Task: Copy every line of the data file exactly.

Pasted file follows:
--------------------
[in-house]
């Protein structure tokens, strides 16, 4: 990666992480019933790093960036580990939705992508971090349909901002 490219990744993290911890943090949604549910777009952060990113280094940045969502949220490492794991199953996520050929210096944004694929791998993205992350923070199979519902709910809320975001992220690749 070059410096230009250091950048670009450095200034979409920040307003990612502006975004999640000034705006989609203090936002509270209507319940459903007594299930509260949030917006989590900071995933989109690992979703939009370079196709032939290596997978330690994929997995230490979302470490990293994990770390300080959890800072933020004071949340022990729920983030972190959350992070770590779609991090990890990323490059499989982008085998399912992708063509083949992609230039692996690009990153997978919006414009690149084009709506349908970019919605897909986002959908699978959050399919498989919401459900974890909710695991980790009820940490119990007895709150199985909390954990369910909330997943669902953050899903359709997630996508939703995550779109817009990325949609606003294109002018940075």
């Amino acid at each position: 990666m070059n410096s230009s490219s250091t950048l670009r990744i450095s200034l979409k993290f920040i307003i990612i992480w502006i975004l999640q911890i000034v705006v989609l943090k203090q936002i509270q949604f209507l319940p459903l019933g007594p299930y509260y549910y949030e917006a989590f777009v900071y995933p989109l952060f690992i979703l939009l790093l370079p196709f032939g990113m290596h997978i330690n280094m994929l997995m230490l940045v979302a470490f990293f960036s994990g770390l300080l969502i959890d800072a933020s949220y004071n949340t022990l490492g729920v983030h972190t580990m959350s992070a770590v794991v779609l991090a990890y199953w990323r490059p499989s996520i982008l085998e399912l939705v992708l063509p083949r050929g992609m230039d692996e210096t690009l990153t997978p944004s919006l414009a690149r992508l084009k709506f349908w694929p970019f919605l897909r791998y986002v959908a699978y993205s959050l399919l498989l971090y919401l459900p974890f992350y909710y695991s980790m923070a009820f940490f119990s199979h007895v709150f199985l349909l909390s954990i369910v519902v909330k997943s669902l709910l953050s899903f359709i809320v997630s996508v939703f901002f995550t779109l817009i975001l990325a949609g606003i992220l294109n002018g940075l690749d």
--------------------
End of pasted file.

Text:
[in-house]
């Protein structure tokens, strides 16, 4: 990666992480019933790093960036580990939705992508971090349909901002 490219990744993290911890943090949604549910777009952060990113280094940045969502949220490492794991199953996520050929210096944004694929791998993205992350923070199979519902709910809320975001992220690749 070059410096230009250091950048670009450095200034979409920040307003990612502006975004999640000034705006989609203090936002509270209507319940459903007594299930509260949030917006989590900071995933989109690992979703939009370079196709032939290596997978330690994929997995230490979302470490990293994990770390300080959890800072933020004071949340022990729920983030972190959350992070770590779609991090990890990323490059499989982008085998399912992708063509083949992609230039692996690009990153997978919006414009690149084009709506349908970019919605897909986002959908699978959050399919498989919401459900974890909710695991980790009820940490119990007895709150199985909390954990369910909330997943669902953050899903359709997630996508939703995550779109817009990325949609606003294109002018940075």
């Amino acid at each position: 990666m070059n410096s230009s490219s250091t950048l670009r990744i450095s200034l979409k993290f920040i307003i990612i992480w502006i975004l999640q911890i000034v705006v989609l943090k203090q936002i509270q949604f209507l319940p459903l019933g007594p299930y509260y549910y949030e917006a989590f777009v900071y995933p989109l952060f690992i979703l939009l790093l370079p196709f032939g990113m290596h997978i330690n280094m994929l997995m230490l940045v979302a470490f990293f960036s994990g770390l300080l969502i959890d800072a933020s949220y004071n949340t022990l490492g729920v983030h972190t580990m959350s992070a770590v794991v779609l991090a990890y199953w990323r490059p499989s996520i982008l085998e399912l939705v992708l063509p083949r050929g992609m230039d692996e210096t690009l990153t997978p944004s919006l414009a690149r992508l084009k709506f349908w694929p970019f919605l897909r791998y986002v959908a699978y993205s959050l399919l498989l971090y919401l459900p974890f992350y909710y695991s980790m923070a009820f940490f119990s199979h007895v709150f199985l349909l909390s954990i369910v519902v909330k997943s669902l709910l953050s899903f359709i809320v997630s996508v939703f901002f995550t779109l817009i975001l990325a949609g606003i992220l294109n002018g940075l690749d």